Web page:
#6 Boosts your mood
Exercise is proven to boost your mood.
When you exercise, your body releases ‘feel good’ hormones, giving you the familiar ‘runner’s high’ feeling post-run.
Activities like running are also great for reducing symptoms associated with stress, anxiety and depression.
#7 Improves sleep
According to a 2000 study, exercise increases the total sleep time, slow-wave sleep and reduces REM sleep.
Exercising in the morning also has benefits for your sleep cycle and helps you to get a better night’s sleep.
#8 Improves your endurance and overall fitness
Aerobic exercise like running has many benefits for your cardiovascular health, endurance and overall fitness.
By exercising regularly and consistently – at least three times per week – you will build your endurance and stamina.
If you’re a beginner runner, start small with only one or two runs per week, so your body can adapt to your new exercise routine.
Can I workout while pregnant?
If you regularly go to the gym, or do other forms of workouts like yoga or dancing, then it is generally considered safe to continue these during pregnancy, as long as you feel comfortable doing them.
Exercise is not dangerous for your baby.
If you do go to exercise classes, make sure you tell the instructor that you are pregnant and check they are properly qualified. Also tell them how many weeks pregnant you are.
Exercises and activities to avoid during pregnancy
While most exercises are safe during pregnancy, there are some exercises that you should avoid during pregnancy.
According to VDOT-02 certified running coach Whitney Heins over at The Mother Runners: “You will want to avoid exercises that require you to lay on your stomach (like a Superman) or do jarring movements and extensive jumping such as plyometrics during pregnancy.”
You should also avoid the following:
- Do not do overly strenuous exercise. Only do as much as you feel comfortable doing.
- Do not do activities and sports that have a risk of falling. Activities like horse riding and cycling. These should only be done with caution as falls could risk damaging your baby.
- Do not lie on your back for long periods of time, especially after 16 weeks. Your baby bump can press against blood vessels in your back and you could risk fainting.
- Do not take part in contact sports. Sports like squash, judo and kickboxing carry a risk of you being hit.
- Do not exercise at heights over 2,500m above sea level. This puts you and your baby at risk of altitude sickness.
How much can you run while pregnant?
It is recommended you do 20 to 30 minutes of moderate to intense exercise on all or most days of the week during pregnancy.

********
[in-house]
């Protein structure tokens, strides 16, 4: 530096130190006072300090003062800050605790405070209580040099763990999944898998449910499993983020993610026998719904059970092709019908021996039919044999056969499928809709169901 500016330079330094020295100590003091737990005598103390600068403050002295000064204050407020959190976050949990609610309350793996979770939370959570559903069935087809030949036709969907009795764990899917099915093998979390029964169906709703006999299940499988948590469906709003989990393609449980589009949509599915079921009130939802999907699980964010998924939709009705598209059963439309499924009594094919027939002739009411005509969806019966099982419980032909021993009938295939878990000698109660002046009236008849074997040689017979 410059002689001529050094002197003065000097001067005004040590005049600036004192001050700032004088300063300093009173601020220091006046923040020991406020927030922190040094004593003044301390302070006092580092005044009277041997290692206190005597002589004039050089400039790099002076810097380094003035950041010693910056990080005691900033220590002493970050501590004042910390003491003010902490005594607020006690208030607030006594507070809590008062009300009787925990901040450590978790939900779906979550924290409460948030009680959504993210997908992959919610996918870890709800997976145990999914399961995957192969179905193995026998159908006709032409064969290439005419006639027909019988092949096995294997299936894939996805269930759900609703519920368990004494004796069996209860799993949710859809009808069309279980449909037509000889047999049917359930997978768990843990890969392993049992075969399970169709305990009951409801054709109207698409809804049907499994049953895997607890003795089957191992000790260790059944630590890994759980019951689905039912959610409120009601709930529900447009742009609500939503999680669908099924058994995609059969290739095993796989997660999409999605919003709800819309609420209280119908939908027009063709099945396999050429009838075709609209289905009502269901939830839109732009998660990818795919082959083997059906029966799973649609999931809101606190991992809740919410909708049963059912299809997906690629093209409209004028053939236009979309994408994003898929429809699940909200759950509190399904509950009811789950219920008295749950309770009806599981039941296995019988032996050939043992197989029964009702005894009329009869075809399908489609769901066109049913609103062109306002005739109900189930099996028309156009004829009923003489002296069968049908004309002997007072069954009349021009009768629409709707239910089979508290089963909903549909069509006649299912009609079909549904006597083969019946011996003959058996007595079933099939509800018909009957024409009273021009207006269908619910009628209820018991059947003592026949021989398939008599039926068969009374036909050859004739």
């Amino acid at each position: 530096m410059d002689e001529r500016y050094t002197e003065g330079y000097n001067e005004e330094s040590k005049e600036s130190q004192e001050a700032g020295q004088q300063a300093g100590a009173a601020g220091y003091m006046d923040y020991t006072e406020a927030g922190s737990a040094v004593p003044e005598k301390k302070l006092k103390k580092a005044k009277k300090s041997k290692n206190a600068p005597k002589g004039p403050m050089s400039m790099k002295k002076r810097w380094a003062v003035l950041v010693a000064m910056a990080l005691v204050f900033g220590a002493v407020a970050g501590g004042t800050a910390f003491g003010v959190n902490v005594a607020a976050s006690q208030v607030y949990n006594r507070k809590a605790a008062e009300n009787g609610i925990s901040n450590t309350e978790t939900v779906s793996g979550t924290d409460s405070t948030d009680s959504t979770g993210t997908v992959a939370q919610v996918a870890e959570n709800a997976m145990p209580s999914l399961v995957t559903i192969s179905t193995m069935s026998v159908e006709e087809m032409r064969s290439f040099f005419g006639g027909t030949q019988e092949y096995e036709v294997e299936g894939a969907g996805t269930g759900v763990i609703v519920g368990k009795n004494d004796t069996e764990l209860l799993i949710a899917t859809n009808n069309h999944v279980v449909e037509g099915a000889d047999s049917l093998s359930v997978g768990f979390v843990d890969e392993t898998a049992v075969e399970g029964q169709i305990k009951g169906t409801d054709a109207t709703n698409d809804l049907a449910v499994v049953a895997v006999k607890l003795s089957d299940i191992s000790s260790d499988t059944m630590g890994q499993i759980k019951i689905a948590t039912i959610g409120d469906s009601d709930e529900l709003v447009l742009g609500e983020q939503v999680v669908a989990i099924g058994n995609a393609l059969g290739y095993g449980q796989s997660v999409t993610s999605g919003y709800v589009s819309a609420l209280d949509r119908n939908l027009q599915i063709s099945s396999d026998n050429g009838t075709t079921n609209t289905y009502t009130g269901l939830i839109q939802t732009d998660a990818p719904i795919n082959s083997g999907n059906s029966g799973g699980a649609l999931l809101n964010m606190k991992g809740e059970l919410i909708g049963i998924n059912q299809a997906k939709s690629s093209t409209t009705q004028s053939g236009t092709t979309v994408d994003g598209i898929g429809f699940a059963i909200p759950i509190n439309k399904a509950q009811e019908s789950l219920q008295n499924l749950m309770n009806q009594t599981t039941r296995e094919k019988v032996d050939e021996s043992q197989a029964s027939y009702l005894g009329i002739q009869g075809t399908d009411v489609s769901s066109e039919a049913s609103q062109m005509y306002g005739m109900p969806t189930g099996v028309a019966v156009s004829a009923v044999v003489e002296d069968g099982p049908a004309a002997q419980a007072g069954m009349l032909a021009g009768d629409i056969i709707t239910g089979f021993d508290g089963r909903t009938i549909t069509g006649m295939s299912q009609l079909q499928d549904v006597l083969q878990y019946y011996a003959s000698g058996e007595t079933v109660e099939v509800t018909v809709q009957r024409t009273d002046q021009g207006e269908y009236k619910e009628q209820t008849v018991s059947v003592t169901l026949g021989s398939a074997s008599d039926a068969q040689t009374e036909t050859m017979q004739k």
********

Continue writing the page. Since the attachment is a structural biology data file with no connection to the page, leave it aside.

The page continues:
This can range from walking, light jogging to a more steady run.
If you’re a competitive runner, you may want to reduce your weekly mileage during pregnancy.
Running while pregnant: 7 exercise tips during pregnancy
Now you know all about running while pregnant, here are 7 exercise tips during pregnancy.
#1 Warm up before each run
Remember to cool down for 5 to 10 minutes after your run with a light jog or walk and some static stretches.
#2 Be consistent
Try to keep active on a daily basis by doing at least 30 minutes of exercise each day.
Only do as much exercise as you feel comfortable doing.
#3 Avoid strenuous exercise
Maintain a comfortable pace on your runs. You should be able to hold a conversation without getting out of breath.
Do not exhaust yourself.
You may need to slow down more as your pregnancy progresses. If in doubt, ask your maternity team.
#4 Stay hydrated
When you run you lose fluids as you sweat, so it’s crucial you replace these fluids by drinking lots of water before and after your run.
The easiest way to check if you’re dehydrated is to check your urine. If it’s a dark yellow color, it means you need to drink more water.
Your urine should be a pale yellow color.
#5 Avoid exercising during hot weather
It’s easier to overheat during pregnancy, so avoid running in hot or humid temperatures.
If you do run during the summer months, run during the early morning or late in the evening.
Avoid running during the hours between 10am and 2pm where possible.
#6 Wear the right running shoes
It’s important you wear the right running shoes to support and stabilize your feet.
Running shoes provide shock absorption when your fit hits the ground. As you will be carrying more weight during pregnancy, it’s even more important that your shoes provide the right support.
Check our guide on how to find the right running shoes for more information.
#7 Wear a supportive bra
A supportive sports bra is an essential piece of gear for any woman, pregnant or not.
Invest in a high impact, supportive sports bra that can be adjusted as your breasts grow during pregnancy.